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How to Talk to Your Clients About Changes to Your Veterinary Clinic




Veterinarians, like all essential workers, have had a new batch of stresses added to their work life. (Note that while not every state defines veterinarians as essential workers, the American Veterinary Medical Association advocates for that definition.)


Because of reduced support staff, many offices are functioning at 50% to 60% of their normal capacity, and there often aren’t enough hours in a day to address the burgeoning workload. As veterinary practices re-open, some pet owners may struggle to adjust to longer wait times and the new rules for visiting their veterinary clinic. Being a veterinarian was stressful enough, without having to work even longer days, filled with complaints from clients. And it’s especially grueling to work under these conditions when so many clinics are facing significant loss of revenue.


There are some customers who are simply not convinced that COVID-19 is a serious concern. As unfortunate as that is, it is not a vet’s job to educate their clients on this particular topic. Vets can, however, help to manage their client’s expectations about what the new normal looks like at their vet clinic. We’ve come up with a few common questions, along with polite, to-the-point responses for your clients.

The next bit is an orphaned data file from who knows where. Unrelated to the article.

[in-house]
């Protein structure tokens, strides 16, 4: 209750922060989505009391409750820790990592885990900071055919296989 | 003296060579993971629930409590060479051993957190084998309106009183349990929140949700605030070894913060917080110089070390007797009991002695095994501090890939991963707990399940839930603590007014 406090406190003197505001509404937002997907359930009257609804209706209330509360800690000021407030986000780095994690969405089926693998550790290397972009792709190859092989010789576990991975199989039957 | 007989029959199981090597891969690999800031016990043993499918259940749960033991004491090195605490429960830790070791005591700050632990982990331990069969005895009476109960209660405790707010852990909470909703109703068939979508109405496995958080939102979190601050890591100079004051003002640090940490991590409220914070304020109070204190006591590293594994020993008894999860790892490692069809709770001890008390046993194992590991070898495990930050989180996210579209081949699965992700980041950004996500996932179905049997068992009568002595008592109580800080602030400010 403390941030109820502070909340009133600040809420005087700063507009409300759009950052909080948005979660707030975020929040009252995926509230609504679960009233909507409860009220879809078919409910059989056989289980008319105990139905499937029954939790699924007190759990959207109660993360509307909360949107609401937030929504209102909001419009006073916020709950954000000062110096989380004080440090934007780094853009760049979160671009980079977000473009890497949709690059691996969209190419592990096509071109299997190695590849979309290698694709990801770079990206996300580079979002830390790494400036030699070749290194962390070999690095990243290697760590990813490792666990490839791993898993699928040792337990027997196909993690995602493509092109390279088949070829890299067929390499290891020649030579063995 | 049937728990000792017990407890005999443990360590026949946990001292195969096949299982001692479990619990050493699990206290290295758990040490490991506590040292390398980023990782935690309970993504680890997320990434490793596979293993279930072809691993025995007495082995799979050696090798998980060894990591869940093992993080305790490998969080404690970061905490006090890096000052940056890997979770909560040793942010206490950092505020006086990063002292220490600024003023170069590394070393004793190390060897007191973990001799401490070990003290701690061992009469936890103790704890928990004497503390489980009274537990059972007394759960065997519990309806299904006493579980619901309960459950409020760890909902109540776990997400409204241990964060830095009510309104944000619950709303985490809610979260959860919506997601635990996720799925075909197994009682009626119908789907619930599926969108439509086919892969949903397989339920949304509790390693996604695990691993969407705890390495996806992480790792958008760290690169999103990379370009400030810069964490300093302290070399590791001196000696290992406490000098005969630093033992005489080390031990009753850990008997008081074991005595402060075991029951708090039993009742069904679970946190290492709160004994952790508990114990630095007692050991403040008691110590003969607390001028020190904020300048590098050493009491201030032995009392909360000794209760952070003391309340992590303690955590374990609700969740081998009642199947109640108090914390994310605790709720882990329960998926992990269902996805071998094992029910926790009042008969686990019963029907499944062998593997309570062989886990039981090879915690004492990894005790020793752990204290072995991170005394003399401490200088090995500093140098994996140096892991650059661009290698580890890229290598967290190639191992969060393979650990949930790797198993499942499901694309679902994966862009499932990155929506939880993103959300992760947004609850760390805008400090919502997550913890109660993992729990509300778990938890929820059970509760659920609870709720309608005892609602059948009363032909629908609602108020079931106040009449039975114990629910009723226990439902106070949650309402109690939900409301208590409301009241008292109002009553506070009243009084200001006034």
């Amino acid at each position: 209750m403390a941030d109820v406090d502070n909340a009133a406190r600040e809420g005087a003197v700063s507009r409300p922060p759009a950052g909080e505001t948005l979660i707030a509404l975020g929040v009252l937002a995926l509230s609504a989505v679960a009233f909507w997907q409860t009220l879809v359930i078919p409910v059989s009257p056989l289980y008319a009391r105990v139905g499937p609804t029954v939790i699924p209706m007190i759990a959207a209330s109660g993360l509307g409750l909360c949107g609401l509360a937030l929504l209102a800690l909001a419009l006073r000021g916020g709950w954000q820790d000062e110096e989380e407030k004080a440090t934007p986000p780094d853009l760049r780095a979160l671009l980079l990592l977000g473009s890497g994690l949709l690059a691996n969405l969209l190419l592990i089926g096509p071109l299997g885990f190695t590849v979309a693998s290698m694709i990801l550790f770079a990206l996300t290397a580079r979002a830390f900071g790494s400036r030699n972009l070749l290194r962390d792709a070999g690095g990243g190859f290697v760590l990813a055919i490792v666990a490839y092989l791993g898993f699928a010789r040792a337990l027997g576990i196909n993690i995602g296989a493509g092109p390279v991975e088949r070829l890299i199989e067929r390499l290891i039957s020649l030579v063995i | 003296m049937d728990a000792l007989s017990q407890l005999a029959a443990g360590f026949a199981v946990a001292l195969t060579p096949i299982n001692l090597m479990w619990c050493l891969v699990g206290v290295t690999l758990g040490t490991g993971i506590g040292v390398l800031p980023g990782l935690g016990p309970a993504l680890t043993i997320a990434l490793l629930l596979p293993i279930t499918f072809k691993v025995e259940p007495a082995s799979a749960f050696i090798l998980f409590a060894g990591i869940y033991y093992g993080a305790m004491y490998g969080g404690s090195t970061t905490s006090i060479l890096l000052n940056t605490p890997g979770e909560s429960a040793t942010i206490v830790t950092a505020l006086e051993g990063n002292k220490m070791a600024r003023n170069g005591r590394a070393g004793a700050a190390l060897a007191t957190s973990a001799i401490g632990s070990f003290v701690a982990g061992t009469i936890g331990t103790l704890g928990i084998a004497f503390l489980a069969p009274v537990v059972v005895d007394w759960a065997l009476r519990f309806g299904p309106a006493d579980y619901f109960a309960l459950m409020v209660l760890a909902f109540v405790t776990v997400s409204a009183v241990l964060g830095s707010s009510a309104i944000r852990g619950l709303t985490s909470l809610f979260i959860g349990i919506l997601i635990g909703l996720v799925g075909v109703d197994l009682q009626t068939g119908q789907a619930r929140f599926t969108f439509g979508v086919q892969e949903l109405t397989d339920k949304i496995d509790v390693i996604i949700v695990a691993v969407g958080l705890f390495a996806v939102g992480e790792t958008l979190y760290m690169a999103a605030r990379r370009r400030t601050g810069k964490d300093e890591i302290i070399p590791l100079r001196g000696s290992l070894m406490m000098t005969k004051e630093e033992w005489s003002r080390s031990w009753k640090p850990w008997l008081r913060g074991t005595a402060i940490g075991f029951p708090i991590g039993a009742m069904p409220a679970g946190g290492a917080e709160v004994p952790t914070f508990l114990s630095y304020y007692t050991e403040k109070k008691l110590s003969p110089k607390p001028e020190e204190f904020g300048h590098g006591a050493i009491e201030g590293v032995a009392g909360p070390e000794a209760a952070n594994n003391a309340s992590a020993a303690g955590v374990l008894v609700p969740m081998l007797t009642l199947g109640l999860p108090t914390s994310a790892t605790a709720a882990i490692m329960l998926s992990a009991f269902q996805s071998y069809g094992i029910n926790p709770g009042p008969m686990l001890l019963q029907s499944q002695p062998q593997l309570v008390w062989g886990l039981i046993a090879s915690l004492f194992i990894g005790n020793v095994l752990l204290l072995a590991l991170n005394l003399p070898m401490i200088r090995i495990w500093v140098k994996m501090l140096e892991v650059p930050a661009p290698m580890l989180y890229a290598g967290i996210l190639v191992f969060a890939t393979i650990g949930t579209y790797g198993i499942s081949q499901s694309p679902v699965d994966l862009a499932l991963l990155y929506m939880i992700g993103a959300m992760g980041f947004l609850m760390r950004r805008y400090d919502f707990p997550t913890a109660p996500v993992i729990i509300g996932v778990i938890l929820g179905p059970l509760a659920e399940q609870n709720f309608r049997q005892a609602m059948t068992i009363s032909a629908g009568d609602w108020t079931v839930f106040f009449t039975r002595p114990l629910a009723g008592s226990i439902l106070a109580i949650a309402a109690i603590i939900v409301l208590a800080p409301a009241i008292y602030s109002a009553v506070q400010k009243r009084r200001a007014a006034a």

Why Do I Have to Wait in My Car?


Because of social distancing measures, clinics must limit the number of people in the building. This can be due to restrictions in the state, or the clinic’s own safety concerns. (One survey showed that worker health was the greatest concern for veterinary clinic staff returning work.) In order to maintain sufficient staff and allow for distancing, many veterinarians have opted to eliminate the waiting room and have clients wait in their cars, after collecting their pet from a designated drop-off site.


Now your clients know how their dog feels when they leave them in the car while they run errands! But pointing that out might not be helpful!


What to tell your clients instead: Fewer employees in one building means slower business. When clients express their frustration at the changes, it may help to redirect the conversation. Maybe, just maybe, you and your client can find common ground when it comes to the happiness of their pet.


With fewer people and animals at the vet’s office, your pet won’t have to deal with the usual gamut of loud noises and strange smells. Also, fewer patients mean that staff members can offer more comfort and attention to each animal. There’s good evidence that cats and dogs are more comfortable visiting the vet with these restrictions in place. Dogs often express fear at the prospect of a veterinary visit, and one study warned that being at the vet’s can be so scary for cats that vets should keep in mind that a cat’s symptoms may be from stress rather than an illness.


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